Sudan’s military leader General Abdel Fattah al-Burhan has reiterated that the army will be brought under a new civilian-led government as talks on military reforms began on Sunday as part of a prolonged transition to civilian rule.
The military and political parties signed a deal in December that called for a civilian-led transition government that would oversee elections in two years. However, pro-democracy protest groups opposed the deal, demanding the inclusion of transitional justice and security reforms. Reform of the security forces is a key point of tension in discussions on the political process launched in December, envisaging generals’ exit from politics once a civilian government is installed.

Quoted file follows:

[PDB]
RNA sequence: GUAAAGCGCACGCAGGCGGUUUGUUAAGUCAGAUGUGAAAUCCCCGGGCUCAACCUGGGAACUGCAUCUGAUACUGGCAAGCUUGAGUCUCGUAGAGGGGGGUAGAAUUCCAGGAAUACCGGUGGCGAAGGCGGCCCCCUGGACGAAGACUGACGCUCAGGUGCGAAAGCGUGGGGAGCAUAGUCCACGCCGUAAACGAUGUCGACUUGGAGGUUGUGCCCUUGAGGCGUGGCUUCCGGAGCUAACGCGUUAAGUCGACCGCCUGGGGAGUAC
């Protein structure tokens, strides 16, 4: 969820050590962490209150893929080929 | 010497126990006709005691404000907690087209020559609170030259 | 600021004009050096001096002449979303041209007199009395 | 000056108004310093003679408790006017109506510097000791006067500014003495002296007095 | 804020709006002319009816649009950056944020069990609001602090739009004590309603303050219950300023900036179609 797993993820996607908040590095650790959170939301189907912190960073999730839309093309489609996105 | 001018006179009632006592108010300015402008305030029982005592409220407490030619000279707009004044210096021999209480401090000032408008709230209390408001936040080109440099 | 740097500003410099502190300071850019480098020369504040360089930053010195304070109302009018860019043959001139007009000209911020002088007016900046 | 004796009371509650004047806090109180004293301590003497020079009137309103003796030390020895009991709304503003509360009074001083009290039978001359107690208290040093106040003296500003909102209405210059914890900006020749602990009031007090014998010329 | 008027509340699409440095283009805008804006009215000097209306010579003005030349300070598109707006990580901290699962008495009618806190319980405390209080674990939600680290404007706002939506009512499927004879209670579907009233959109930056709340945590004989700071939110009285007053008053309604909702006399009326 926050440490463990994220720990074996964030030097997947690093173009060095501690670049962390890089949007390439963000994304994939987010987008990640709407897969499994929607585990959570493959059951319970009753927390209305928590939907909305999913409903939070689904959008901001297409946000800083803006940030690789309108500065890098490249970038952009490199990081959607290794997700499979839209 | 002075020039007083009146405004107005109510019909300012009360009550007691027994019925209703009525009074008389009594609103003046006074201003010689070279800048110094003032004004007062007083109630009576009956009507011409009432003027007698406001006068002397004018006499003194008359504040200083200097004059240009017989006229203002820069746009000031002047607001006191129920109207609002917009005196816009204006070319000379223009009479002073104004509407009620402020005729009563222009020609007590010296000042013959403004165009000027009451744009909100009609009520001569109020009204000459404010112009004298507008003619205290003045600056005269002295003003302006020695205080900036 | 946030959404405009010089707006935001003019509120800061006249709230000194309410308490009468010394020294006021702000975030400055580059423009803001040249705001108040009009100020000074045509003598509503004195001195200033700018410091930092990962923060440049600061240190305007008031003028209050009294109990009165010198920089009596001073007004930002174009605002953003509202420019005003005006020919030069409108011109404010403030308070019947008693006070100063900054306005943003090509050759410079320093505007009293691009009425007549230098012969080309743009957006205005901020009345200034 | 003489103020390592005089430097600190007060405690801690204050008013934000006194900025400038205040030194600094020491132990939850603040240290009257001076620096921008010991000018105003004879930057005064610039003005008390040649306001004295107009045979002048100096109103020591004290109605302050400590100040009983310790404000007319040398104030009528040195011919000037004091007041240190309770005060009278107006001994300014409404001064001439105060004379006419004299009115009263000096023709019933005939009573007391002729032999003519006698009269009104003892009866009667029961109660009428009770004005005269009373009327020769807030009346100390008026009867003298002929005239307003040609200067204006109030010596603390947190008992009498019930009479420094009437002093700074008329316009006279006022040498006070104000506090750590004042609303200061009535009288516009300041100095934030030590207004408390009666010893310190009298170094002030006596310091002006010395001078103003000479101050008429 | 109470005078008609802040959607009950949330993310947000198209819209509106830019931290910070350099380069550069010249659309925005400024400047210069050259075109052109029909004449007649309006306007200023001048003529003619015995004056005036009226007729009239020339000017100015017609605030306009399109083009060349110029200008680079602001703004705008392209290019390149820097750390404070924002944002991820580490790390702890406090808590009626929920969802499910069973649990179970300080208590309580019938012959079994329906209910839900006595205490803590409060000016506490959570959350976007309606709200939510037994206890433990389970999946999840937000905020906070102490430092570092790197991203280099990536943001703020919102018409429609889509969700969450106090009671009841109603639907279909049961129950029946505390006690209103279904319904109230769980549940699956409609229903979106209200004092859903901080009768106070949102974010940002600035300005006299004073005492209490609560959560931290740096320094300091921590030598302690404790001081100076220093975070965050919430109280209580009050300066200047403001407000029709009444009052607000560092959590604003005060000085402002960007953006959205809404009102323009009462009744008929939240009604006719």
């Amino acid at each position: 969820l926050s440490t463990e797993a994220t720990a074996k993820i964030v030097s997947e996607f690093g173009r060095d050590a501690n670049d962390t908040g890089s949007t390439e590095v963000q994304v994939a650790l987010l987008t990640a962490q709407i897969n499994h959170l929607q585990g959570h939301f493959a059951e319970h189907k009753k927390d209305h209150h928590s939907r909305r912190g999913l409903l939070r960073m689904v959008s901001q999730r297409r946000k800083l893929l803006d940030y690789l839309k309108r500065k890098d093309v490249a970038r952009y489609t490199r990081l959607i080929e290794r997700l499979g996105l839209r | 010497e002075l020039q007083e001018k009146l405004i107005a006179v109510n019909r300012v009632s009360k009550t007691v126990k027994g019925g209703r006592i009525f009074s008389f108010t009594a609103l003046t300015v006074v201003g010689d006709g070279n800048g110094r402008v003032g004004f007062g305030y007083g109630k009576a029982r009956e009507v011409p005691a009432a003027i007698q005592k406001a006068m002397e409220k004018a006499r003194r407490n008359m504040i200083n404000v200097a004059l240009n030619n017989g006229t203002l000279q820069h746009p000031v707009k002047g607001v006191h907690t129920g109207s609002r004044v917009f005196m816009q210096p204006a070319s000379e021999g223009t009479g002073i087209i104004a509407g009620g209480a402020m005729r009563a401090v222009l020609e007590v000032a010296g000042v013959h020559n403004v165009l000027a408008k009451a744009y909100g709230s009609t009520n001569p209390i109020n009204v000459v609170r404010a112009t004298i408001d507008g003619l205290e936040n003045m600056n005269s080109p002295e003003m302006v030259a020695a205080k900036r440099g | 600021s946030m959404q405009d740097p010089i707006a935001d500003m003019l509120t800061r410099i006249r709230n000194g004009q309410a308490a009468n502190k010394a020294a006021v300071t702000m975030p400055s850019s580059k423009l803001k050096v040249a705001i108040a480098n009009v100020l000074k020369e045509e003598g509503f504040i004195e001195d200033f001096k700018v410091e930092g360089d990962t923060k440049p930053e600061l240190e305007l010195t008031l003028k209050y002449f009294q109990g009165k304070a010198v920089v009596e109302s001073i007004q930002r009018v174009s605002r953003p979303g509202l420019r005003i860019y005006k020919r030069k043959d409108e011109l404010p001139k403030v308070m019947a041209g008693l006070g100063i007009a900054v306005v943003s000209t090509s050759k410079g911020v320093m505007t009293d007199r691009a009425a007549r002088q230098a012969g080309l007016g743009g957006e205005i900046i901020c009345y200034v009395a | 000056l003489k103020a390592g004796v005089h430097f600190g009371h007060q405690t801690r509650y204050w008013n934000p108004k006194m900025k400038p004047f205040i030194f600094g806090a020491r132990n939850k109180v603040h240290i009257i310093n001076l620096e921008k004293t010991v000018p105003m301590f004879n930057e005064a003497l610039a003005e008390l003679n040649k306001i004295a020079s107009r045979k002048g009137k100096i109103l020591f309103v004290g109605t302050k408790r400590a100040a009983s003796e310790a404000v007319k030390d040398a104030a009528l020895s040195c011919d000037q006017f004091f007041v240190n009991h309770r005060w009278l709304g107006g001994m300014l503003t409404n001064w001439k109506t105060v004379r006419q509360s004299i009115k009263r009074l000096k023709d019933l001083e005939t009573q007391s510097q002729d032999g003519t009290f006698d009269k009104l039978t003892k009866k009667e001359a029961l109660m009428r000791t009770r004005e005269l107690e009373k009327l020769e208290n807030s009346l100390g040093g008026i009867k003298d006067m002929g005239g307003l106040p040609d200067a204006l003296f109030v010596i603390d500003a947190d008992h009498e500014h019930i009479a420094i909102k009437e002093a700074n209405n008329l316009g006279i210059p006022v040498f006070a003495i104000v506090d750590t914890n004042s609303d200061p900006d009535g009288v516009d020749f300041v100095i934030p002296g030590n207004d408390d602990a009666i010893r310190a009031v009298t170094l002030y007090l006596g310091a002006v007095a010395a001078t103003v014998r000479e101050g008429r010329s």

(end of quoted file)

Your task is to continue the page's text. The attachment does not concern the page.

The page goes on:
Sudan’s army has a long history of staging military takeovers and has amassed substantial economic holdings. It wants to see the Rapid Support Forces (RSF), which by some estimates has up to 100,000 fighters, integrated under its control. Created in 2013, RSF emerged from the Popular Defense Forces—a government-backed militia known as the Janjaweed—that longtime autocratic ruler al-Bashir unleashed a decade earlier in the western region of Darfur against non-Arab rebels, where it was accused of war crimes by rights groups.
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